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Thread: I figured out something interesting tonight while frothing soy milk...

  1. #1
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    Cool I figured out something interesting tonight while frothing soy milk...

    Gene Cafe Coffee Roaster $850 - Free Beans Free Freight
    I figured out something interesting tonight, if you don't 'cook' the soy milk long enough, it retains that pungent 'soy' taste, many of us don't like.

    So what I did tonight, by mistake, was actually let the milk continue to froth and 'cook' for an additional 5 seconds after the jug was too hot to touch.

    I ended up with best looking (silky shiny on the latte), and best tasting (no pungent soy taste) milk I've yet had on my Bezzera Mitica.
    The Mitica has a really strong steam wand, so if your steam it not as powerful, maybe go a bit longer.

    Give it a try! I am now happy to say for the first time since having my Mitica, that my soy latte rivals that of my local cafe (who was my benchmark)

  2. #2
    Senior Member LeroyC's Avatar
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    Yeah that makes sense. More heat generally = less flavour. I can't imagine you'd taste the coffee through that superheated soy either. Unless you waited a while for it to cool before pouring it into the coffee.

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    How many sugars?

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    Quote Originally Posted by LeroyC View Post
    Yeah that makes sense. More heat generally = less flavour. I can't imagine you'd taste the coffee through that superheated soy either. Unless you waited a while for it to cool before pouring it into the coffee.
    The milk just tastes more neutral, it tastes fine and not burnt if I sip the milk directly from the jug. The trick is to get rid of the strong soy taste while not burning the milk.
    And yes, because the milk was a lot less pungent, I could taste the coffee now much more clearly.

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    Quote Originally Posted by kyeba View Post
    How many sugars?
    I don't use sugar anymore and it changed my life. Its also impossible to taste the coffee properly when you have sugar. I sprinkle cinnamon on top immediately after pouring the milk, this 'melts' the cinnamon and avoids it becoming dust which one can easily get down the windpipe causing your coffee to go everywhere! This happened to me in a cafe once lool, its one thing to have a piece of food go down your windpipe and cough, but quite another to have your mouth full of coffee and cough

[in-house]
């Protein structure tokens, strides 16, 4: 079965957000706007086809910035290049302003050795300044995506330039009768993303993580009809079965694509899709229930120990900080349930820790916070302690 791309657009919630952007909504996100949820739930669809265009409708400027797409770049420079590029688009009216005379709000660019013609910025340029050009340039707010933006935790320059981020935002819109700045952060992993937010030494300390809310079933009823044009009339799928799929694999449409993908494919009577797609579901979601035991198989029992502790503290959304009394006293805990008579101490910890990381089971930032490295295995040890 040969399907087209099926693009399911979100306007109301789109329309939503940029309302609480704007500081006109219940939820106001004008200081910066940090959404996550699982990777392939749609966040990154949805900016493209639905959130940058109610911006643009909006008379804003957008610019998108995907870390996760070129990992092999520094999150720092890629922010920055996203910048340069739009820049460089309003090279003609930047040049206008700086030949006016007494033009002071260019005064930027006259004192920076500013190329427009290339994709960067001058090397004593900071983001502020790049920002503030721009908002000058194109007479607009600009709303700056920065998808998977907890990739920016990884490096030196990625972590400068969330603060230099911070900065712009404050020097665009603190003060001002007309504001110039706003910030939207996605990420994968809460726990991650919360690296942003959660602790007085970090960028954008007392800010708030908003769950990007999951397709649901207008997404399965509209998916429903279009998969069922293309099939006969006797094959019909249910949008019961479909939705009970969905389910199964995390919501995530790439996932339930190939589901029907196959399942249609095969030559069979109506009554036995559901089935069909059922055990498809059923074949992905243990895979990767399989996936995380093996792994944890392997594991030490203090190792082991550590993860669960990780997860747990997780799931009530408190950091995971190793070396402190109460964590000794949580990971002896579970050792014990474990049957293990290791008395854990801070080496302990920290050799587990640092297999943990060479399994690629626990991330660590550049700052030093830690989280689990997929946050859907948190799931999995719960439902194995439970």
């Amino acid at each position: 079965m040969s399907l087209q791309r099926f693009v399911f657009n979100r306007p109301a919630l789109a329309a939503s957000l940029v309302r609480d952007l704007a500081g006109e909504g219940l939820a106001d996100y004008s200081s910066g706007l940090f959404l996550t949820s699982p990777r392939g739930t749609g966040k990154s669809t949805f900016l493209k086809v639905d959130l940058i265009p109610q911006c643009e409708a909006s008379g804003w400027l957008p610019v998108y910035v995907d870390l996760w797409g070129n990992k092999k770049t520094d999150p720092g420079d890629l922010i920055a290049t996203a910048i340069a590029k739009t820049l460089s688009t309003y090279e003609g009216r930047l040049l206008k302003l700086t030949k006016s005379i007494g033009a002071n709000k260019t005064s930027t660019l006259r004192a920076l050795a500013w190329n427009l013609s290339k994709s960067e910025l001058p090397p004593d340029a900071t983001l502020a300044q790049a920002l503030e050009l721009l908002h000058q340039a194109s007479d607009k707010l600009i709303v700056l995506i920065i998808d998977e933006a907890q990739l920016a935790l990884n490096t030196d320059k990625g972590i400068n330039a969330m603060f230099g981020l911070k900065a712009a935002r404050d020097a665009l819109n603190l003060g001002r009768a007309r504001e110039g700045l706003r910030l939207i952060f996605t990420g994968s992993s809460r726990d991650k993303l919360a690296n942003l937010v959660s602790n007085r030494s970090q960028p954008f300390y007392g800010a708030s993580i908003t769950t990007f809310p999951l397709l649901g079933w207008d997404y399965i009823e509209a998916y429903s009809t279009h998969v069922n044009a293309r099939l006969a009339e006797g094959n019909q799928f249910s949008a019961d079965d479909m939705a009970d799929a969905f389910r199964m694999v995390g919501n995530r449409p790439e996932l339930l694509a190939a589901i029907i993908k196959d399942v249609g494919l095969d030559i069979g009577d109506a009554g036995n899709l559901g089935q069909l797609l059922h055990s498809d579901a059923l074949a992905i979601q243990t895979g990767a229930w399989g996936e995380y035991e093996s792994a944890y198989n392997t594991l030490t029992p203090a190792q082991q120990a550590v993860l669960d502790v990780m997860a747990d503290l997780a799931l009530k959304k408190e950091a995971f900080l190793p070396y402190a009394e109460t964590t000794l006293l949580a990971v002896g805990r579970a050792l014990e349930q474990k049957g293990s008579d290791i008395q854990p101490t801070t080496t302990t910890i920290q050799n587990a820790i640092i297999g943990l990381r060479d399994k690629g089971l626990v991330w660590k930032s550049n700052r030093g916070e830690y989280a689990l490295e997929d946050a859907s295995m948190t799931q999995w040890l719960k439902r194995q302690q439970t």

If you must use sugar, use coconut sugar, if you want a fancy latte, look on youtube how to make a StarBucks Dolce Latte. You can use coconut sugar to make the syrups too.
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  6. #6
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    I figured out something interesting tonight while frothing soy milk...

    I would've thought overheating the soy milk like this would increase the chance of it splitting, especially when using more acidic beans. Also I've found at higher temperatures soy turns to 1980s cappuccino foam pretty quickly. Bonsoy at 65 deg suits me the best.
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  7. #7
    Senior Member Yelta's Avatar
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    Quote Originally Posted by Meltdown View Post
    I don't use sugar anymore and it changed my life. Its also impossible to taste the coffee properly when you have sugar. I sprinkle cinnamon on top immediately after pouring the milk, this 'melts' the cinnamon and avoids it becoming dust which one can easily get down the windpipe causing your coffee to go everywhere! This happened to me in a cafe once lool, its one thing to have a piece of food go down your windpipe and cough, but quite another to have your mouth full of coffee and cough

    If you must use sugar, use coconut sugar, if you want a fancy latte, look on youtube how to make a StarBucks Dolce Latte. You can use coconut sugar to make the syrups too.
    G'day meltdown

    Would you mind telling us how not using sugar changed your life? sounds like an interesting story.

    Powdered cinnamon is the finely ground bark of a tree, it doesn't melt, I suspect what's happening is the powder is absorbing moisture from the milk.
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  8. #8
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    Quote Originally Posted by Yelta View Post
    G'day meltdown

    Would you mind telling us how not using sugar changed your life? sounds like an interesting story.
    I grew up my whole life having sugar in my tea and coffee. And every day was a coin flip, I'd wake up feeling unfocused and low on energy, and quite depressed really, but I didn't know any better, so thought this was just how life was.

    Back then I drank mostly tea, and the occasional cup of instant coffee, then I started having honey in my tea, and realised I enjoyed it and found I could no longer enjoy sugar in coffee as it tasted so synthetic.
    So I cut out sugar completely. Within about 2 weeks, I was feeling a lot happier about life, my mind was a lot sharper, and my memory became insanely good. I feel like this massive grey cloud has been lifted off my brain and now I can see and think much more clearly. One time I was out of honey, so borrowed a housemates sugar for a couple of days, and immediately the cloud was back, and I felt very depressed, and it was from the sugar!

    Since then its only honey now or coconut sugar. And my life is the better for it
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    Quote Originally Posted by pyrmontboy200 View Post